3 Ways Qandeel Baloch Was a Better Muslim Than Me

Qandeel Baloch’s murder has shaken Pakistan, and the world.
Many are outraged, while others are ambivalent, or even happy to be rid of a “dishonour” and a “disgrace” to Islam.
Judgments aside, all I can think about are the ways in which Qandeel Baloch — may she rest in peace — was a better Muslim than I am.

1. She was modest.

Photo: Dawn Images

Modesty is not just in what we wear.
Qandeel was referred to as a blemish on Pakistan’s ‘sparkling’ image, a national shame, a shame for the Muslim ummah, but one thing we failed to recognize were her displays of humility.
Modesty is oftentimes misunderstood solely has an outward trait, but Qandeel exemplified this characteristic by either re-posting articles ridiculing  her ,or even making fun of her dancing capabilities.
Prophet Muhammad (saws) said “He in whose heart is an atom’s weight of haughtiness will not enter Paradise, and he in whose heart is an atom’s weight of faith will not enter Fire.”
Qandeel quipped about herself more often than others, showing a great sense of humility and modesty.

2. Qandeel stood up for herself and others.

In one of her last posts on Facebook, Qandeel was adamant about women standing together for justice and supporting each other.
She boldly declared “I believe in equality,” and commented that women needn’t label themselves “just for the sake of society.”  She embodied the Prophet’s (saws) characteristic of defending the most vulnerable members of society.
It was during the rise of Islam that women in Arabia were afforded more rights than ever before, and many Muslim countries granted voting rights to women long before their Western counterparts.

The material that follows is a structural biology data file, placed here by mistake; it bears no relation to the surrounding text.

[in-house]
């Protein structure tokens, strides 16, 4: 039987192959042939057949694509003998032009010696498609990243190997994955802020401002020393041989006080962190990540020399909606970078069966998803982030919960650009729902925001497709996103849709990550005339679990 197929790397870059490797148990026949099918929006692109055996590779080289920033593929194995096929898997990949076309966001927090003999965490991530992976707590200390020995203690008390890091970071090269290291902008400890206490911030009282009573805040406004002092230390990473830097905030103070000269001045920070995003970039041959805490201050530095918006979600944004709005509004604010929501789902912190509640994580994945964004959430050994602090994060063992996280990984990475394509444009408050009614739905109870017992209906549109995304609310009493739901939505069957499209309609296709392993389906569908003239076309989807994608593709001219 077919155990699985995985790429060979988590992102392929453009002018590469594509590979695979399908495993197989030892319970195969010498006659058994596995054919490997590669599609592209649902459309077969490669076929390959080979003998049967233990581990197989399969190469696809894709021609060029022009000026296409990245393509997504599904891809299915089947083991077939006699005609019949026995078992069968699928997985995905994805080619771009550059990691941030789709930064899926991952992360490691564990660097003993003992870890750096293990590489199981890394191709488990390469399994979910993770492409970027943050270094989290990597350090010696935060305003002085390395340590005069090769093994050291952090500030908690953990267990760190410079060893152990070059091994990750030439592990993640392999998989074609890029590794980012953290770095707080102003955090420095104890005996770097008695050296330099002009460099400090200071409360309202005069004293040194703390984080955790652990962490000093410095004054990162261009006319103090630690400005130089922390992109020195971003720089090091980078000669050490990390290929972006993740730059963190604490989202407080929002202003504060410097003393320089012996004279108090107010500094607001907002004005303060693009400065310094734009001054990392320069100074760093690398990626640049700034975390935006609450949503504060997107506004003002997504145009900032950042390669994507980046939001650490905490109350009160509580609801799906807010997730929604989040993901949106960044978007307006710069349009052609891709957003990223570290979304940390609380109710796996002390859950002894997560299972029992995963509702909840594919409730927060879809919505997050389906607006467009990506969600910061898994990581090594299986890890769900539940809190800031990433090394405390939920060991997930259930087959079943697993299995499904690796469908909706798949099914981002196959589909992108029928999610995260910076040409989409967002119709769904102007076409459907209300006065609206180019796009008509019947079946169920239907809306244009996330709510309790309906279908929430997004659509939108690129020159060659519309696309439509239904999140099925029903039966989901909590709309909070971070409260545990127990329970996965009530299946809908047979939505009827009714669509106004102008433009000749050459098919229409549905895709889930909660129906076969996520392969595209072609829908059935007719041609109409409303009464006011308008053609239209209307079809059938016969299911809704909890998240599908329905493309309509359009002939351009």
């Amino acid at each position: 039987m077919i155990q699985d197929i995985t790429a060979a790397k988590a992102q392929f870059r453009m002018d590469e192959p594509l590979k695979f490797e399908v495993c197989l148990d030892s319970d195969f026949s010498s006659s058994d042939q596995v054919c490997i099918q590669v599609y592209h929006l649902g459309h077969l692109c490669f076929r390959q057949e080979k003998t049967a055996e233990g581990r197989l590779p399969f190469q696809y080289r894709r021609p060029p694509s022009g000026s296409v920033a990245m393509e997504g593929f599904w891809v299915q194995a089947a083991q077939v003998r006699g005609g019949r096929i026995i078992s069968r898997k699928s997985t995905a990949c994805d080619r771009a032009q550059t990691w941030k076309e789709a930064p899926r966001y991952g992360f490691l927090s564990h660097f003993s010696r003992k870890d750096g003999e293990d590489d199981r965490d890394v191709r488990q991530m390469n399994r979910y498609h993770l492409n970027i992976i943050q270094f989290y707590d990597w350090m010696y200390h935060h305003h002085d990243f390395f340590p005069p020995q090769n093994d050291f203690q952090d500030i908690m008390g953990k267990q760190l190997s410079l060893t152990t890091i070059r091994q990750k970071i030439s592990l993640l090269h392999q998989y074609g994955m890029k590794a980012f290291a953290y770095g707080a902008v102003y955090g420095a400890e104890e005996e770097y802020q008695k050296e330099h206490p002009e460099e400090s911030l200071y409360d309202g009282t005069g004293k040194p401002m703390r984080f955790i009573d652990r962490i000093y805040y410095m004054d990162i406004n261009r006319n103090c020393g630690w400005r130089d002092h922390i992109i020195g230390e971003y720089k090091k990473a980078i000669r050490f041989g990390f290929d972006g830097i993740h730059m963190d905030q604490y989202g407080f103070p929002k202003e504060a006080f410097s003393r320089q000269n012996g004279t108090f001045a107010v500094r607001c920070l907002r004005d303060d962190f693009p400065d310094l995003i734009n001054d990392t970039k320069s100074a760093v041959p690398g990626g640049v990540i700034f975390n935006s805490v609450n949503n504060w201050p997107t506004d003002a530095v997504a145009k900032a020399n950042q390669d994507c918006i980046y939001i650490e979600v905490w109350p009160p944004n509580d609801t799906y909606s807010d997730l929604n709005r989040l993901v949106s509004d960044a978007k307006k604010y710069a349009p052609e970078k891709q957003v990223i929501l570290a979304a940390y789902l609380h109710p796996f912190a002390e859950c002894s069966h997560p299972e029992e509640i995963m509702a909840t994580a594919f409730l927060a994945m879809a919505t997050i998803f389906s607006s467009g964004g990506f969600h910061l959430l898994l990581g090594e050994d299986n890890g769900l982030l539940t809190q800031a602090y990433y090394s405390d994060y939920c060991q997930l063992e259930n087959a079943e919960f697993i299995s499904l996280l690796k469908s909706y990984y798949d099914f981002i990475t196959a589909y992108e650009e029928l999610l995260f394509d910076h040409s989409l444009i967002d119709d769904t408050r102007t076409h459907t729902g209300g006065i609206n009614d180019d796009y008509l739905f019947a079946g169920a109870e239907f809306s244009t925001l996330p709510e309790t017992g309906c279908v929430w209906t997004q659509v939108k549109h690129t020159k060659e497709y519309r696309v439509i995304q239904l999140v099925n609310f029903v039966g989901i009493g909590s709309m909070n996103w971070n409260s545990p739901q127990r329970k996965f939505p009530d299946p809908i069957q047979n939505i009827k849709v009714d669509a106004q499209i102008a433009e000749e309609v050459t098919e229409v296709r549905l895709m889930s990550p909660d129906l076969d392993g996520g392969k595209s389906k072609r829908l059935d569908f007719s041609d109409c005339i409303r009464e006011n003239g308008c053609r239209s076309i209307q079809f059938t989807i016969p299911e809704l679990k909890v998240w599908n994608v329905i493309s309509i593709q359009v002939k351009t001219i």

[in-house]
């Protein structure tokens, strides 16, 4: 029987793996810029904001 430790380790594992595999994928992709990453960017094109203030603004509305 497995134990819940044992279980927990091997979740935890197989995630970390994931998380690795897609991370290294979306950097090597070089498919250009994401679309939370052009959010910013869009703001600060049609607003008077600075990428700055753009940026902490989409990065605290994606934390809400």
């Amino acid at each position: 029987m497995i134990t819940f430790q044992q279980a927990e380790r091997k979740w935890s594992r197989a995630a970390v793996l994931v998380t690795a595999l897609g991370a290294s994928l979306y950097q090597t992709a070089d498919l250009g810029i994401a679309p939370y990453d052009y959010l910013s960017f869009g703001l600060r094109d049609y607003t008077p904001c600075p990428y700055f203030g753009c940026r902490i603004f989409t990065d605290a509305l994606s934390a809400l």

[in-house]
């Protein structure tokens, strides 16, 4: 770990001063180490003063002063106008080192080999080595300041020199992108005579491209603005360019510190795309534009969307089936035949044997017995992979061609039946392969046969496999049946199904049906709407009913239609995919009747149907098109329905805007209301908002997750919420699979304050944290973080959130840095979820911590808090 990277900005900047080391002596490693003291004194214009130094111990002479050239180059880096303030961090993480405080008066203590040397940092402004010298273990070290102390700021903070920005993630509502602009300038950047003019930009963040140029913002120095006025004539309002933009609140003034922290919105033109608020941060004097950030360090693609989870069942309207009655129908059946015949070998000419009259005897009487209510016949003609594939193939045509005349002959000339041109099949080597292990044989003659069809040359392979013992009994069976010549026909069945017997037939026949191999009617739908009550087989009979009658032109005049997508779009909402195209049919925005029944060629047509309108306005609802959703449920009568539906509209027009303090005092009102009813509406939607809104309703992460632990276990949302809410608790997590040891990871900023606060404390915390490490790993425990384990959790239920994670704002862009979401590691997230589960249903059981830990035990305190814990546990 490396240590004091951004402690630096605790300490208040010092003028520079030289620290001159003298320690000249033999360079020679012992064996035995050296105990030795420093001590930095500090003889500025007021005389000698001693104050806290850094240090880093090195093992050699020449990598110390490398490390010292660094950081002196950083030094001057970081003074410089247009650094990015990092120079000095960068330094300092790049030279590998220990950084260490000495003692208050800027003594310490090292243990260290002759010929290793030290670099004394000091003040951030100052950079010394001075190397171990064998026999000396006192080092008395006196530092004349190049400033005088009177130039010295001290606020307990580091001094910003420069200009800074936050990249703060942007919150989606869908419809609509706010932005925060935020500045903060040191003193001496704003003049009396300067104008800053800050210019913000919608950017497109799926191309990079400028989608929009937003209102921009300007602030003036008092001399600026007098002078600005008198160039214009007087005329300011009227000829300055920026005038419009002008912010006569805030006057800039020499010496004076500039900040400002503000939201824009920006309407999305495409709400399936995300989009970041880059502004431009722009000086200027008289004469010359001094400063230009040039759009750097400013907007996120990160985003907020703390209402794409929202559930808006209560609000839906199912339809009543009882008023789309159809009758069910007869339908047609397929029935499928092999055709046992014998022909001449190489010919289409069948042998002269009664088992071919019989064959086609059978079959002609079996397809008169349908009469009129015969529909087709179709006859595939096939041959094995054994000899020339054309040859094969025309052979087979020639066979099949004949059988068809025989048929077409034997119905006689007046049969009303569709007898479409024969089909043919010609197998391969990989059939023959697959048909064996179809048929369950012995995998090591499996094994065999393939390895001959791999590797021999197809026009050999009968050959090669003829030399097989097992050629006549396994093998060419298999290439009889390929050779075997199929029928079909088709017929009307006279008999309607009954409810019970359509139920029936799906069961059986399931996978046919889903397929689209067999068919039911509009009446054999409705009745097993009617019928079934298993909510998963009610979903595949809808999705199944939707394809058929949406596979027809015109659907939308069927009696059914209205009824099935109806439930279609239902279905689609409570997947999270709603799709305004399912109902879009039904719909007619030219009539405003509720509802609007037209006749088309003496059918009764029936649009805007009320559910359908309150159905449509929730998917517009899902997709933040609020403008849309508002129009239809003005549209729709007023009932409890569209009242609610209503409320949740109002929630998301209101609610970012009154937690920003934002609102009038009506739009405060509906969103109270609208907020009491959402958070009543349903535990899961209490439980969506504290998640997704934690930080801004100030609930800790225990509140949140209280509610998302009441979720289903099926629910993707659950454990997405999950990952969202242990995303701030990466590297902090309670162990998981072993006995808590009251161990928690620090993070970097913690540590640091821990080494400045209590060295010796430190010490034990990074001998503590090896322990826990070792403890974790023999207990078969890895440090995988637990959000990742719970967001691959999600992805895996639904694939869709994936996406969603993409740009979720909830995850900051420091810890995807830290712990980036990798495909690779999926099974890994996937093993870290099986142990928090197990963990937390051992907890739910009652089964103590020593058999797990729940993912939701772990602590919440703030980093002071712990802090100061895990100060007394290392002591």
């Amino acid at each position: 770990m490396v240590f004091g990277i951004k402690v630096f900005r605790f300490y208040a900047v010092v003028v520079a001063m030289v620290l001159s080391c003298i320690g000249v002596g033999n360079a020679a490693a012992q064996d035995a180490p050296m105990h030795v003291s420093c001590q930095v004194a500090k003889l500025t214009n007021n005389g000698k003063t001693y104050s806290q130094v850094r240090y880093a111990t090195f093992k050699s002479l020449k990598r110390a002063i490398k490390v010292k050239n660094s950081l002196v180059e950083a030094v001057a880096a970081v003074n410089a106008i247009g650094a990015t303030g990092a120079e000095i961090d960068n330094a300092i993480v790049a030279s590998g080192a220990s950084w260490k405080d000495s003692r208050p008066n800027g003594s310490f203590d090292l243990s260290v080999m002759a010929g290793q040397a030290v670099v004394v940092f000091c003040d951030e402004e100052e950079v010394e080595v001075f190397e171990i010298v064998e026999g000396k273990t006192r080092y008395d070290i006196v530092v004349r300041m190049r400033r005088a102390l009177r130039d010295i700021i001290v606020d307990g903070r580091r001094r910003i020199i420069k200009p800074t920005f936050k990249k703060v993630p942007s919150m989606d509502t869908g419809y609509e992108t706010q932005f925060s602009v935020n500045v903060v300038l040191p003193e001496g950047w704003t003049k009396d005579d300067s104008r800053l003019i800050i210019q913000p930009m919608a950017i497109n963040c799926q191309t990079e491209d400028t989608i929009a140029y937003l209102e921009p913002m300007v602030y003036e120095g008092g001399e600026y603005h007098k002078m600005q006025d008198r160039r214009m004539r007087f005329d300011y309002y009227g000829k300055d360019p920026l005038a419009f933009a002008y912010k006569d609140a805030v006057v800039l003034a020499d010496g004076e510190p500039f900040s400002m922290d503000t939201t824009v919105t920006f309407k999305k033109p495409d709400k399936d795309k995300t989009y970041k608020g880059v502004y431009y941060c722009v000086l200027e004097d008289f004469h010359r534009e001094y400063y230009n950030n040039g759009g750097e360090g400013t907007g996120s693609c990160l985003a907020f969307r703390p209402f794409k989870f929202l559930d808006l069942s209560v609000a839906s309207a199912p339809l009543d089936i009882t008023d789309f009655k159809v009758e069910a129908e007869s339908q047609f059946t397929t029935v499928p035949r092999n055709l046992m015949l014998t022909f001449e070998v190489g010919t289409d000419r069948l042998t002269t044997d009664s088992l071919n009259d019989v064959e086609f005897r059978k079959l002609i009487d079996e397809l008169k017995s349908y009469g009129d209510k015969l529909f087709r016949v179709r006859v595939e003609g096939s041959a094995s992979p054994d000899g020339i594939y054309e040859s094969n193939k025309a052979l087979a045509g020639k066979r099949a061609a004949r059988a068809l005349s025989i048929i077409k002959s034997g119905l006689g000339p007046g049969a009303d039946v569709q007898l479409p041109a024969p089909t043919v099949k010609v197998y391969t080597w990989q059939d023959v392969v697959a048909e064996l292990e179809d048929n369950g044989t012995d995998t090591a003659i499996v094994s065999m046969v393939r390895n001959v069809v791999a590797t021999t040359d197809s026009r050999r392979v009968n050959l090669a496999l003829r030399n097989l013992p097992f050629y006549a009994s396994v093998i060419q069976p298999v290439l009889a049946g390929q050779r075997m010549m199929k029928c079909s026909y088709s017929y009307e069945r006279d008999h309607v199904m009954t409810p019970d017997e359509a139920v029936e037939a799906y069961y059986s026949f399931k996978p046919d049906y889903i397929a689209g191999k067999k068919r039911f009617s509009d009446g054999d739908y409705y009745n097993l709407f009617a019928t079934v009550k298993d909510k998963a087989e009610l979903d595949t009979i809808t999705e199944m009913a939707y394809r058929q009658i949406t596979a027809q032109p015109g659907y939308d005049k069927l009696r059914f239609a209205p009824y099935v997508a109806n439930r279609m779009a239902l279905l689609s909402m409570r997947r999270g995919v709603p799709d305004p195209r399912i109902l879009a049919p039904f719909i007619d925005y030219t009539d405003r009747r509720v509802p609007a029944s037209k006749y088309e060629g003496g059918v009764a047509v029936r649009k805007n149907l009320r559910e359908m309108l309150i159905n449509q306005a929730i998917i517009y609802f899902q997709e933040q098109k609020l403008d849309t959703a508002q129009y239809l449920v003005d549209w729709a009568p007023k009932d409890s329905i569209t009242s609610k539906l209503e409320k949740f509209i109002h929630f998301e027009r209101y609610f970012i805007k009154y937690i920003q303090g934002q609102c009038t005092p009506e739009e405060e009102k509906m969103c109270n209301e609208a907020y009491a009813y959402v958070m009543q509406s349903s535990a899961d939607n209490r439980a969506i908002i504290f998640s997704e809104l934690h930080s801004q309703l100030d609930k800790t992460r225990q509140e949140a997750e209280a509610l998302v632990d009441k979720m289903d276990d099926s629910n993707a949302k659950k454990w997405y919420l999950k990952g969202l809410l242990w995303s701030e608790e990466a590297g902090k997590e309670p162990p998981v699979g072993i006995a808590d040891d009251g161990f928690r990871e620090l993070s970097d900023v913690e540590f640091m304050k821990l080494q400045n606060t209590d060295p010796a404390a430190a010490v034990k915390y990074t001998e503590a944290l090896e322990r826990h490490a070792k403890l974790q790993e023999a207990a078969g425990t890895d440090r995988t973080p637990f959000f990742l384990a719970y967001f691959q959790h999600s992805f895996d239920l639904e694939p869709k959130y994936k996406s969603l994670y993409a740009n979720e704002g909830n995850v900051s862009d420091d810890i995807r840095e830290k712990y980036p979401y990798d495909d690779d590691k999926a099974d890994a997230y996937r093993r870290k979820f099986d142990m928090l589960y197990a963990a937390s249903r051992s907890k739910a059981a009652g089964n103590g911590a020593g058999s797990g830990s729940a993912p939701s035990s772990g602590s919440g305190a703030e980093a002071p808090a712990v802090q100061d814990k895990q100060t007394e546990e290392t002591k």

Qandeel was outspoken about social justice for Pakistani women, as she wanted to “fight for what’s right”.
As Allah said in the Quran,  “Be always just, that is nearer to righteousness” (5:8).

3. Qandeel showed sabr (patience).

qandeel baloch wedding (2)
Qandeel Baloch and her husband. She was forced to marry at 17. Photo: Wonderful Point

Prophet Muhammad (saws) reminded us that for a Muslim, there is good in everything, and “When some misfortune befalls him, he endures it patiently for which he is also rewarded.”
Forced to marry at 17, Qandeel aimed to maintain family ties by remaining married irrespective of her own objections.
Qandeel had an abusive husband with whom she had a child, and stuck through the marriage for some time for her son’s sake.
She showed great strength especially when she left her husband due to his abusiveness, noting “this was my right.”
Qandeel still tried to maintain family ties after leaving. She started from modest means, worked several jobs, and shared her success with her family. She paid for her sister’s wedding and dowry, bought a house for her parents in Multan and got her parents settled.
People have criticized Qandeel in both life and death because of her outward appearances, but it’s important to remember that we can never know what is in a person’s heart.
No human is perfect, but that doesn’t mean that they’re any less of a Muslim.
I recognize that Qandeel, in many ways, embodied Prophetic characteristics that I still strive towards. May she rest in peace.
Contributed by Kifah Shah.  Kifah is a Californian mipster who works in Pakistan’s development sector. She wonders, she wanders and documents it on Instagram @kifat.  
This post originally appeared on Flying Rickshaw, and was republished with edits.